Arizona Judge Katherine Cooper blocked an attempt from state Republicans to ban schools from implementing mask mandates.
Blocking the bill just two days before it was set to become law, Maricopa County Superior Court Judge Katherine Cooper ruled that the Republican-passed law was “unconstitutional” and undermined local government power. The law also restricted the state’s ability to impose Covid-19 prevention measures of any kind.
According to New York Post, over 29 public school districts in Arizona had defied the law anyway by continuing to implement mask mandates for their students.
Arizona Governor Doug Ducey is expected to appeal the ruling, which he said was “clearly an example of judicial overreach.”
Judge Katherine Cooper’s decision was also due to the bill’s cobbled-together policies, which she claimed was chock-full of other conservative agendas that had nothing to do with Covid-19 or mask mandates.
Cooper said that the bill violated the “single-subject rule” for legislation by slipping in measures about the state budget bill and the powers of the democratically-elected Secretary of State.
Most of the bill, described as a “conservative party wish list,” was a “medley of special interests cobbled together to force a vote for all or none,” Cooper alleged.
Besides a ban on mask mandates, the bill included a ban on teaching “critical race theory,” implementing vaccine mandates, changes to election review, altering the authority of liberal Secretary of State Katie Hobbs, and a 55-page state budget review.
New York Post reported that another measure in the bill would have turned state voter registration over to the Game and Fish Department, as well as setting up yet another special legislative branch to review the 2020 presidential election results.
Concluding its audit of the 2020 election just last week, Republicans found that not only did Joe Biden still beat Donald Trump, but that upon recount Biden had actually picked up a couple hundred more votes than before.
According to lawmakers, this kind of “log-rolling” measure is how the state’s budget is usually accounted for – overnight and full of other bills that help to get the budget passed. State Republicans argued that everything was related, since every measure of the budget had to do with spending on health and education.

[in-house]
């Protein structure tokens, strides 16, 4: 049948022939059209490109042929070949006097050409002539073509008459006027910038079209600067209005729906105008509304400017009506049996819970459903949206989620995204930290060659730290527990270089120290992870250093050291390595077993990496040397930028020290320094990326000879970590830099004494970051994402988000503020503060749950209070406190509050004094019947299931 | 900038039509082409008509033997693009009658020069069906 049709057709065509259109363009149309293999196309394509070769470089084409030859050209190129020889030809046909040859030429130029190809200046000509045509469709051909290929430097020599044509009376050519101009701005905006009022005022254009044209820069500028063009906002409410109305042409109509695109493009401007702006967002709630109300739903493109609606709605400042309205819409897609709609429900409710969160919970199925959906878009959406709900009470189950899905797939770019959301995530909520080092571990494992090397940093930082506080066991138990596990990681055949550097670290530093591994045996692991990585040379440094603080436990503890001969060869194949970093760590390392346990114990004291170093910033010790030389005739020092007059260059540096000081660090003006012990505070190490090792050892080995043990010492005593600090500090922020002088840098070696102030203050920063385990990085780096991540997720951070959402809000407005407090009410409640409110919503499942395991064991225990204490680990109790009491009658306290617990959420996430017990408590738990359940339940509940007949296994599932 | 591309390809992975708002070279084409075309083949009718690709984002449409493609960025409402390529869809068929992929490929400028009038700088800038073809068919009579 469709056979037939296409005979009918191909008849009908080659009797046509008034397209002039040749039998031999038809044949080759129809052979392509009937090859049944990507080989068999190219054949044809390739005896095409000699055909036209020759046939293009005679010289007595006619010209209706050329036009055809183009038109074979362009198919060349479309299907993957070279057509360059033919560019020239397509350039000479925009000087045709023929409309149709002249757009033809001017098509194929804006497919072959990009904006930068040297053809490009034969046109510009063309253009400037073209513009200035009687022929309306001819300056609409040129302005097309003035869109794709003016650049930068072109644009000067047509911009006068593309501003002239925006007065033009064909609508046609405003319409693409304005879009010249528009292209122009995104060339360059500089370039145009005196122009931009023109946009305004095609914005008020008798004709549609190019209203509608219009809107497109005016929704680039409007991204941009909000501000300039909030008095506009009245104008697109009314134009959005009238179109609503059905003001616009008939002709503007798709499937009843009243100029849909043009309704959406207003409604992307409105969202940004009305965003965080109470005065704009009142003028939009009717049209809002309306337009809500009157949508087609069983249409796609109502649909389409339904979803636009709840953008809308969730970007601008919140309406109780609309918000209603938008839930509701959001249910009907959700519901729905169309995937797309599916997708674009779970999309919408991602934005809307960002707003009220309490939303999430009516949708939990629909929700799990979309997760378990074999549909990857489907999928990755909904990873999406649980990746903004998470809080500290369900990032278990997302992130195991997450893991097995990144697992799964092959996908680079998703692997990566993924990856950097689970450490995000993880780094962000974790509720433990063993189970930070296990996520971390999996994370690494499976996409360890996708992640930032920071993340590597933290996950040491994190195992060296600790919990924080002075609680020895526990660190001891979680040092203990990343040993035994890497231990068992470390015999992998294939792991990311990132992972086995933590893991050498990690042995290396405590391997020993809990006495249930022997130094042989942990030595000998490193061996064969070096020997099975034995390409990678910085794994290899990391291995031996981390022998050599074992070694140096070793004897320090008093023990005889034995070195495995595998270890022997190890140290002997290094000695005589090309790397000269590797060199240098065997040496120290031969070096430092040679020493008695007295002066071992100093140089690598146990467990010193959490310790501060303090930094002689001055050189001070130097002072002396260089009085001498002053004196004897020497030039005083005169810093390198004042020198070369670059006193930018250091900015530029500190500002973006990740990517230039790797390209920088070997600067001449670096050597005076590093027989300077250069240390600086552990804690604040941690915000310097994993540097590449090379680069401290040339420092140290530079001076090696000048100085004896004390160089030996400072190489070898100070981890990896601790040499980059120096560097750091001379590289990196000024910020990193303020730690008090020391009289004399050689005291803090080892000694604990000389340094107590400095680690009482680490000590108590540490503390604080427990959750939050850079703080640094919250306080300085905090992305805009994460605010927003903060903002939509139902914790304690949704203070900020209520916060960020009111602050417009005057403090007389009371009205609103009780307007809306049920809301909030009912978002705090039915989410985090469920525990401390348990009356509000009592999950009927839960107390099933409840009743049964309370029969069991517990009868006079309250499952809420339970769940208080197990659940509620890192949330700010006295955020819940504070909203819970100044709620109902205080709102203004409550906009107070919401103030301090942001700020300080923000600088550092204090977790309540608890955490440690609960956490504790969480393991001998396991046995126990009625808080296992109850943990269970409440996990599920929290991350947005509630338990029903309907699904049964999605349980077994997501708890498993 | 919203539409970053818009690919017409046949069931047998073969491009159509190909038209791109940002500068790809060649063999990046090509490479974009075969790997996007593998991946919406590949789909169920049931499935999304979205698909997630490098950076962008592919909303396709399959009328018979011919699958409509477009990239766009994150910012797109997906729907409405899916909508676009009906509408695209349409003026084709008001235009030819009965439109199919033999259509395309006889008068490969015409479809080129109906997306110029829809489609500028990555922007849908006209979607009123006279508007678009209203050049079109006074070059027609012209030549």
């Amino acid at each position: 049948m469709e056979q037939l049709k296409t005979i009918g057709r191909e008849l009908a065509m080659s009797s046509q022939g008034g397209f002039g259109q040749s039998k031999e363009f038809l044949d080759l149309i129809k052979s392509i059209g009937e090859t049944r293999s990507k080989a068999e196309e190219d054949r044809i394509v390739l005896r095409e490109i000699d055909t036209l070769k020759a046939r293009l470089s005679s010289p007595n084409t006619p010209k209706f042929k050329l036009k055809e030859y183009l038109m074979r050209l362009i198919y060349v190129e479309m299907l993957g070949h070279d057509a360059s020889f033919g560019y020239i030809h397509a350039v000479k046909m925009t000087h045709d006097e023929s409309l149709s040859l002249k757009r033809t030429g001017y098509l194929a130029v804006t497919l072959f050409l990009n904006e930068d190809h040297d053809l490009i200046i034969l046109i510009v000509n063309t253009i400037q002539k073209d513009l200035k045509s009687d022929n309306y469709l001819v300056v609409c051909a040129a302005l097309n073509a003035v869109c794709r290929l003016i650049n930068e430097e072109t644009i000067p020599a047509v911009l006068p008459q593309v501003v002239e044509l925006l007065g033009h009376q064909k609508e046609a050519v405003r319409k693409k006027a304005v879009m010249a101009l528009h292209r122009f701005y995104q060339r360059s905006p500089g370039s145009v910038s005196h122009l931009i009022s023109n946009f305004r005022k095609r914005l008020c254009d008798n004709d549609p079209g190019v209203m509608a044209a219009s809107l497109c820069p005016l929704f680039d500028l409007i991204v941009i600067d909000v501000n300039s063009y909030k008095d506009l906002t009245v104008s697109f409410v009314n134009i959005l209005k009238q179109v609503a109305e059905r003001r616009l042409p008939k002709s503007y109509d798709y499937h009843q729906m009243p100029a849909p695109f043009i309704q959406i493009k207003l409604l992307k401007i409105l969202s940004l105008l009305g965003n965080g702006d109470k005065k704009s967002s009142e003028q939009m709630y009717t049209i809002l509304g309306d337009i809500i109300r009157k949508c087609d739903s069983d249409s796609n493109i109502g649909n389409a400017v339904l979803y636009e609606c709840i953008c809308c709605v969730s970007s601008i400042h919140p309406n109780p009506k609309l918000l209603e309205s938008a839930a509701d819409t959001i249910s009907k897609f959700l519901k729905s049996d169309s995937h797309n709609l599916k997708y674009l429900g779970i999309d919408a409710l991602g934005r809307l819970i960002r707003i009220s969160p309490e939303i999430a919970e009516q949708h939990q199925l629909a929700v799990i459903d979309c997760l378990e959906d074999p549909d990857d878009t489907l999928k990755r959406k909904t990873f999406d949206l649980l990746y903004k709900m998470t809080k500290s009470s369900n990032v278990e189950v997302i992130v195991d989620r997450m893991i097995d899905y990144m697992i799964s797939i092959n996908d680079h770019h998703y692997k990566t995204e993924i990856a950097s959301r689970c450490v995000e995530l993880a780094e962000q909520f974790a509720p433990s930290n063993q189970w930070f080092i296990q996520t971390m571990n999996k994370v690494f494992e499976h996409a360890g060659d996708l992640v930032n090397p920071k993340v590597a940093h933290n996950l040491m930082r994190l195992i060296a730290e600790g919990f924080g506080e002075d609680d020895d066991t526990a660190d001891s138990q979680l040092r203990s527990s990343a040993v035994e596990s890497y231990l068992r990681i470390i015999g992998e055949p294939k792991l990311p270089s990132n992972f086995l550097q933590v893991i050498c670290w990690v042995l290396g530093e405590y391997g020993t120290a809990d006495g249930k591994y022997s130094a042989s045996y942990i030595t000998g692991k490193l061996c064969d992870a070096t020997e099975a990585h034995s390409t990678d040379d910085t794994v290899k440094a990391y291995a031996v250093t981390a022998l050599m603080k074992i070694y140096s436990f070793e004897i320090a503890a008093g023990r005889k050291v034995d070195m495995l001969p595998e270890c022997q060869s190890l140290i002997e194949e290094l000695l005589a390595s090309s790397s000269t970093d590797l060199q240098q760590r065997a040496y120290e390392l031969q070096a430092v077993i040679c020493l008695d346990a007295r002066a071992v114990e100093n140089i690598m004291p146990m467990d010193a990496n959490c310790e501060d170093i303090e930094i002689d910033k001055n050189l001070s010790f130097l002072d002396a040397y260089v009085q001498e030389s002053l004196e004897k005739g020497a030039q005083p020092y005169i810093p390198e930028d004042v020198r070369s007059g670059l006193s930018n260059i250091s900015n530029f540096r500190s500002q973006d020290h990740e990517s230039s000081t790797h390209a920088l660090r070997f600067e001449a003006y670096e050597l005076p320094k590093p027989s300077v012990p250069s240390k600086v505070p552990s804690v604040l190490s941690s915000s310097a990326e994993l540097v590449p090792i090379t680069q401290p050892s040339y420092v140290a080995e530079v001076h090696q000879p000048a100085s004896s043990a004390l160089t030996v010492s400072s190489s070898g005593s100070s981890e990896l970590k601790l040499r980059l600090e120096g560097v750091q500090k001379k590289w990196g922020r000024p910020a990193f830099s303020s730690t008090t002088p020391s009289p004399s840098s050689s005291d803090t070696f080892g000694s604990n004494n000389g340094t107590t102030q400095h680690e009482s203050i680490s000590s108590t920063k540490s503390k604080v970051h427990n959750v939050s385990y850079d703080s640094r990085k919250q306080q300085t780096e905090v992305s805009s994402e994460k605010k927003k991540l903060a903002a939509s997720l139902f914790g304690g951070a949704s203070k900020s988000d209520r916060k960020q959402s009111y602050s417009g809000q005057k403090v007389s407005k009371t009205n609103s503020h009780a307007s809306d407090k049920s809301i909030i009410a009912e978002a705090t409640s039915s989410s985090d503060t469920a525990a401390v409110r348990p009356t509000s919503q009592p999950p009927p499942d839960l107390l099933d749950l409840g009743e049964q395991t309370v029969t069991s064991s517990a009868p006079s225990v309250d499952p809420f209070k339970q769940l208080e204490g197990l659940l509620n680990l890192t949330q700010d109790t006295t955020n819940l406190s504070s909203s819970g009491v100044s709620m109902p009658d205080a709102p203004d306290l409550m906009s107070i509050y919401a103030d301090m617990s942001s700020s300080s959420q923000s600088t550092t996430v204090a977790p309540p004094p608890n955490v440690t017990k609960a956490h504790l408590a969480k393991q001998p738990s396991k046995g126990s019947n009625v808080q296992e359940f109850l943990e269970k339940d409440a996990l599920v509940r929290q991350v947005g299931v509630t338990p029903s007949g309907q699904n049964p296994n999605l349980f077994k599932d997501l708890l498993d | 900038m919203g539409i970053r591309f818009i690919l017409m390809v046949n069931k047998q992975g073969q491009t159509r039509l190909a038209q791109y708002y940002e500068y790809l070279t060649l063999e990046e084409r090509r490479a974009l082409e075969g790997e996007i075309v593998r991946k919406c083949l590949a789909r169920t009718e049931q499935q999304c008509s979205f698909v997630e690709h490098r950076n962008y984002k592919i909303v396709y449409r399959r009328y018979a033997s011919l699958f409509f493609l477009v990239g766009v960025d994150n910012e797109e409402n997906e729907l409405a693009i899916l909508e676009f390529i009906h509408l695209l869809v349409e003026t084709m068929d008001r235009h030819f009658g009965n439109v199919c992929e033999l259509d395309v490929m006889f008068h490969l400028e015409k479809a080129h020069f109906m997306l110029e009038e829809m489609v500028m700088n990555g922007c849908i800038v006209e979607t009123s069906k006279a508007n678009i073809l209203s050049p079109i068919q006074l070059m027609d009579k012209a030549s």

Judge Katherine Cooper, however, believed that too many provisions of serious consequence for the state and its citizens could not be swept through under the radar.
“The Legislature has discretion to title a bill,” she said, “but, having picked a title, it must confine the contents to measures that reasonably relate to the title and to each other to form one general subject.”
“None of these subjects have any logical connection to each other nor ‘fall under some one general idea,'” Cooper explained.
Parents in the state are very divided on the issue, though a group of educators has sued to challenge the government’s ability to ban mask mandates. Judge Katherine Cooper’s ruling is partly based on the wish the state’s school districts to be able to impose mask and vaccine mandates should they decide.
“Arizona’s state government operates with three branches, and it’s the duty and authority of only the legislative branch to organize itself and to make laws,” said a spokesperson for the Governor’s office. “Unfortunately, today’s decision is the result of a rogue judge interfering with the authority and processes of another branch of government.”
“Further action will be taken to challenge this ruling and ensure separation of powers is maintained,” the spokesperson declared on behalf of Governor Doug Ducey.
The law banning mask mandates would have affected over 334,000 students from roughly 500 schools across the state of Arizona.